Saturday, 18 April 2015

Feline Asthma - Please help Emma find a special home.


Emma was found living rough after being abandoned by her owners. Luckily a kind cat loving couple were looking out for her and brought her here back in January. Unfortunately we have no history about her; while she’s been with us she’s been a sweet friendly girl who enjoys a fuss. She has lost her tail in the past; it doesn’t seem to worry her. During her stay here at the centre, she has been diagnosed with feline asthma by our vet. She’s been using her inhaler twice a day and she’s very good with it. We are looking for a quiet home for Emma with someone who will love her forever and doesn’t mind treating her asthma on a daily basis. She would prefer a home with no children and she’s ok with other cats. We’ve shared some information about Feline Asthma below, if you would like to give Emma a home, please get in touch with us.



Feline asthma is a term used to describe a number of conditions generally affecting the airways in the lungs. It is also known as feline chronic small airway disease, feline bronchitis and allergic airway disease. It occurs when the smooth muscle in the airways contracts, leading to increased production of mucus and inflammation of the airway tissue. As a result, the airways become narrowed and the cat develops difficulty with breathing. It can affect cats of all types and ages but Siamese cats tend to be more commonly affected.

 
What causes feline asthma?

The exact cause of feline asthma is not completely understood. In some cases it may be an allergic response to an irritant but in others no allergic cause can be found. Possible irritants include pollens, dust, cigarette smoke and some household sprays.

 
What are the signs?

The signs can vary and include:

 an on-going cough

wheezing

laboured breathing or respiratory distress occurring suddenly and without warning

increased rate and effort of breathing

Signs can be mild and on-going and may not be noticed by owners for some time – they often come and go.


How is it diagnosed?

Other conditions which may cause similar signs – such as bacterial infections, lungworm or heart disease – should be ruled out before making a diagnosis of asthma. If these are ruled out, further examination will be required. As part of the examination your cat may need to be sedated or anaesthetised. This will allow your vet to take x-rays to look for changes in the airways.

Not all cats show changes so your vet may also suggest passing a tiny camera –called a bronchoscope – down your cat’s windpipe and/or collecting a fluid sample from the airways. These techniques allow your vet to inspect the airways and retrieve fluid to examine under the microscope. This provides useful information on the type and number of inflammatory cells present, which will indicate whether asthma is a likely diagnosis. The fluid collected can also be cultured for bacteria to identify any possible infection.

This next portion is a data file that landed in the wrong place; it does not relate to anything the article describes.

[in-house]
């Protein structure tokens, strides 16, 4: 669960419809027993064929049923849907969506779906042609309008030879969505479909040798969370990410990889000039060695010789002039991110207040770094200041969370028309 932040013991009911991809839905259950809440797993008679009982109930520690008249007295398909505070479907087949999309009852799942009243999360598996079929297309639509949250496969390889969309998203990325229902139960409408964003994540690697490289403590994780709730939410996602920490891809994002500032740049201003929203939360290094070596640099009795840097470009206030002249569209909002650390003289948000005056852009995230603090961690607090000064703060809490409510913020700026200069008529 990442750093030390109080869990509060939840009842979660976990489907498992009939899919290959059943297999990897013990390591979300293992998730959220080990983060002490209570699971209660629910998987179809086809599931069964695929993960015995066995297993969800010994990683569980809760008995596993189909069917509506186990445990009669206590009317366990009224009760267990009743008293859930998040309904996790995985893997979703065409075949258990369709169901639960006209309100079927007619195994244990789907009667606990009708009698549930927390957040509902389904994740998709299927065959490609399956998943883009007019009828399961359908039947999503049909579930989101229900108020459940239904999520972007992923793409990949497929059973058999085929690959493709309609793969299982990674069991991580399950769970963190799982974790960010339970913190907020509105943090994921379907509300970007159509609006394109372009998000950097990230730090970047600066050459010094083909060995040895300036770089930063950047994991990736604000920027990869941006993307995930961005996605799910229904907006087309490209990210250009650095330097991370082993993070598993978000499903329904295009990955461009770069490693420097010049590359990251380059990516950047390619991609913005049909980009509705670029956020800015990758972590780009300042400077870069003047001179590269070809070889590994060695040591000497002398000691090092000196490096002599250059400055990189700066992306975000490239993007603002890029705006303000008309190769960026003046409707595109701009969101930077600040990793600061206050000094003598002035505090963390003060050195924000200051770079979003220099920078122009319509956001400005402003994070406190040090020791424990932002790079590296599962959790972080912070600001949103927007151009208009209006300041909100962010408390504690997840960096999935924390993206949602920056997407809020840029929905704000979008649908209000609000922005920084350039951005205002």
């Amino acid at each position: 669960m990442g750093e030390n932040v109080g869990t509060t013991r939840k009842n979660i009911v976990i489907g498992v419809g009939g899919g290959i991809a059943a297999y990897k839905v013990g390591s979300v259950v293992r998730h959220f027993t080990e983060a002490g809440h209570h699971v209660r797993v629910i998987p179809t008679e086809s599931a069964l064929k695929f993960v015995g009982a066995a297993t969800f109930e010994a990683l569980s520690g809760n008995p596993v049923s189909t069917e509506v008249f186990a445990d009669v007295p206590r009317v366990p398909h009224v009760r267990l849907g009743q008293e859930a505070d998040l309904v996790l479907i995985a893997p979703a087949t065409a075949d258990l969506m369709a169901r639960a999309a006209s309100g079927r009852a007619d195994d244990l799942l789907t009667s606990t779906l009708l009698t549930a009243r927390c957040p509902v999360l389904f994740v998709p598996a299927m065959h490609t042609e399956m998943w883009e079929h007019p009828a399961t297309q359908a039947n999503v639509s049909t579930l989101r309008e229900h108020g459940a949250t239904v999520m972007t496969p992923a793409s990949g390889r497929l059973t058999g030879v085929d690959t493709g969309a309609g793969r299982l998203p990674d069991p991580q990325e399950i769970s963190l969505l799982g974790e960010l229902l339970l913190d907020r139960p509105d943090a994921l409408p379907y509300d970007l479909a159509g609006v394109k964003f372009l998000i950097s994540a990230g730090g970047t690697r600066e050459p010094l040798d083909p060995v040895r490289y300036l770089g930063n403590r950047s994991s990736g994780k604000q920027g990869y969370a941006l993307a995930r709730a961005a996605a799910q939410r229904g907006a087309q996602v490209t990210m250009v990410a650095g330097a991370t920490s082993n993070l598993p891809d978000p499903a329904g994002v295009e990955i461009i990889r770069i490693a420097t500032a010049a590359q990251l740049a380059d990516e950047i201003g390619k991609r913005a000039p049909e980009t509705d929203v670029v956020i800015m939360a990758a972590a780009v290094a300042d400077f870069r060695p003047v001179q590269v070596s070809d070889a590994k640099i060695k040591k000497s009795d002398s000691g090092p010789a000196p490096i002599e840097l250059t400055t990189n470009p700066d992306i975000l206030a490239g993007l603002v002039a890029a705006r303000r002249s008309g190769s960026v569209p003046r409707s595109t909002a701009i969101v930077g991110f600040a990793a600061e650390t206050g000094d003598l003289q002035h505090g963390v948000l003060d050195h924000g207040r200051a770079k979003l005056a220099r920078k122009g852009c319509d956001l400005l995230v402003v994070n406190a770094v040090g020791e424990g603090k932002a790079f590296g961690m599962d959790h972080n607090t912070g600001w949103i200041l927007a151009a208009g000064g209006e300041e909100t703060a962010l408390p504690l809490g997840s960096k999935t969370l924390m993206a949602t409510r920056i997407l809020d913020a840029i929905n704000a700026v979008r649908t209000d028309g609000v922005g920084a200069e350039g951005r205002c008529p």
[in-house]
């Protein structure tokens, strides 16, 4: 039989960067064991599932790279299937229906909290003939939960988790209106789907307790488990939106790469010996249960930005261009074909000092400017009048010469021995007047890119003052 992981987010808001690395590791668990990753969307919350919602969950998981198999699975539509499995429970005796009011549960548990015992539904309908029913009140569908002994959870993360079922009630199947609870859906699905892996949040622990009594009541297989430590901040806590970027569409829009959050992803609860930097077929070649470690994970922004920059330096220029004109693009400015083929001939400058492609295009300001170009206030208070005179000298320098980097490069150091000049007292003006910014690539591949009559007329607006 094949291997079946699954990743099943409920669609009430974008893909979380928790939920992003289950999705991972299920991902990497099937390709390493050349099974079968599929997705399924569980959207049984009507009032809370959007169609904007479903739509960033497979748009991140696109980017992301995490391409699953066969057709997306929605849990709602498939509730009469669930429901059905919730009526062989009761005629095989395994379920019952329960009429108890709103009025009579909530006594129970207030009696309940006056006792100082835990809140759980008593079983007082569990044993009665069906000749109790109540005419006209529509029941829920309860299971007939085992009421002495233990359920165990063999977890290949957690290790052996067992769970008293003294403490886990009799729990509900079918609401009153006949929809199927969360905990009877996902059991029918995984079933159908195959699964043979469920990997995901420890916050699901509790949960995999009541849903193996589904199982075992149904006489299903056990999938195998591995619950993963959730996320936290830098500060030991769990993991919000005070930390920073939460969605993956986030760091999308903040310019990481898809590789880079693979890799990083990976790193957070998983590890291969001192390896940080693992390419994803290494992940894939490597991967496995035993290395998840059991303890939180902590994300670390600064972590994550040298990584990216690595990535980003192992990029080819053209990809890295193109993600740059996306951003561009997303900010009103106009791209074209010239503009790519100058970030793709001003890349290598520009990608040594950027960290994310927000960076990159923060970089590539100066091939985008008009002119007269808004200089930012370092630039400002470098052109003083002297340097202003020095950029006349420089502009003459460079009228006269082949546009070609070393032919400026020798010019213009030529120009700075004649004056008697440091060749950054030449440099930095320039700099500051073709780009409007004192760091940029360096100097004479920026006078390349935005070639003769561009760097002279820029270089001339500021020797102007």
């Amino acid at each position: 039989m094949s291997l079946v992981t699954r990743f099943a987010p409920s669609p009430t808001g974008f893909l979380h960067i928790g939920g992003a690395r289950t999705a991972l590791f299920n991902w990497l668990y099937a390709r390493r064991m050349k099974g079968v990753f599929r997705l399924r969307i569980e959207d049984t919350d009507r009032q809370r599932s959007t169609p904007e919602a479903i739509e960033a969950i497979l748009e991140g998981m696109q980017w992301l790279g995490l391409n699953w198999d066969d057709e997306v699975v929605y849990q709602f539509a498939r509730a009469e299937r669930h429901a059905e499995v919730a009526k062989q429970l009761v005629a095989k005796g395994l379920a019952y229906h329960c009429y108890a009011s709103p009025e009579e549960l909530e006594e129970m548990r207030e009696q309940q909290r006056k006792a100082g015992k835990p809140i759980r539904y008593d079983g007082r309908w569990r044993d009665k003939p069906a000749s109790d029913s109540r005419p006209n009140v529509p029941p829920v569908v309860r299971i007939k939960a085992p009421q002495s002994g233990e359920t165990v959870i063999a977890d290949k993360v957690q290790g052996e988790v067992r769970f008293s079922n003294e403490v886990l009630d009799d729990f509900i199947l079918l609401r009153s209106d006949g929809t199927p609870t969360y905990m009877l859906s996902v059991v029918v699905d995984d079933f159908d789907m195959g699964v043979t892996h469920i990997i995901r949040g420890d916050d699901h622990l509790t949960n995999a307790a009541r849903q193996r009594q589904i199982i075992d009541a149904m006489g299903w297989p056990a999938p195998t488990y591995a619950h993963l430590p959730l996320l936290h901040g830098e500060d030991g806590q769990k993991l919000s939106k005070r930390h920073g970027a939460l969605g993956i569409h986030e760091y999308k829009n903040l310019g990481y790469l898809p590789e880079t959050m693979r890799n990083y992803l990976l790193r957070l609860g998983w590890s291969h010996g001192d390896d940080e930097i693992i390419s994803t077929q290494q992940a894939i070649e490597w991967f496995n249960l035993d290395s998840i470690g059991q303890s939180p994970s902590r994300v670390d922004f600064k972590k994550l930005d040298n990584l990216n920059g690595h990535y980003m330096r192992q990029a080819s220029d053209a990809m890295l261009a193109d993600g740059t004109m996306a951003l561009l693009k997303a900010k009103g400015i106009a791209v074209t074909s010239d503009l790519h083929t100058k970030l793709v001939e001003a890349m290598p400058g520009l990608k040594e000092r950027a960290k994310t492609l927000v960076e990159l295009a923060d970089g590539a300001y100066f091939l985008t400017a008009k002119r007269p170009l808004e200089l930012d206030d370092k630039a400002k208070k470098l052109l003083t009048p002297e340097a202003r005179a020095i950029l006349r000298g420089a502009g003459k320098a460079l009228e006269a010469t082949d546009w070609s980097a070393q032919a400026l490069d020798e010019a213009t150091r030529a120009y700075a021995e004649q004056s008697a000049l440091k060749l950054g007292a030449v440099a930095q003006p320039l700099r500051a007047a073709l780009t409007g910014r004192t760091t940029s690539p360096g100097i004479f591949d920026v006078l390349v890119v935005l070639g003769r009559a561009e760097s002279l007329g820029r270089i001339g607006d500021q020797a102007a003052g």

How is it treated?

Most cats diagnosed with asthma will require treatment to control their coughing and wheezing and prevent permanent, harmful changes occurring within their lungs. If you are aware of an irritant that triggers your cat’s asthma, this should be avoided or attempts made to reduce your cat’s exposure to it. For example, if pollen triggers the asthma, outside access could be limited while pollen levels are at their height. Avoid subjecting the cat to cigarette smoke, household sprays and dusty cat litter where possible.

Treatment may include:

anti-inflammatory drugs in the form of steroids. These can be given in tablet form, by injection or by use of an inhaler. Inhalers that are specifically designed for cats are available and most cats tolerate them well – this may be easier than giving tablets in the long term. Anti-inflammatory drugs help to reduce the inflammation within the airways and help to dissolve mucus

bronchodilators that open up narrowed airways can be used alongside anti-inflammatory drugs. They too can be in the form of tablets, injection or inhalers.

mucolytics can be added to your cat’s food as a powder. They help to break up the mucus which is produced in the airways

 
What does the future hold?

In the majority of cases feline asthma can be well controlled with appropriate medication and the affected cat will lead a normal healthy life. However, it is important that treatment is started as soon as possible as an on-going, untreated condition may permanently damage and scar the airways and sudden asthma attacks can prove fatal.

Emma is currently having her inhaler twice a day but it is hoped that can be reduced to just once a day soon. She is happy to sit in her bed and be given it and seems to be coping well with her new treatment. It is very easy to learn how to give it and if you are interested in adopting her, we can show you in a few minutes how easy it is to do.

We really hope Emma can find a new owner shortly as she really deserves a loving home after her prolonged stay in the centre.

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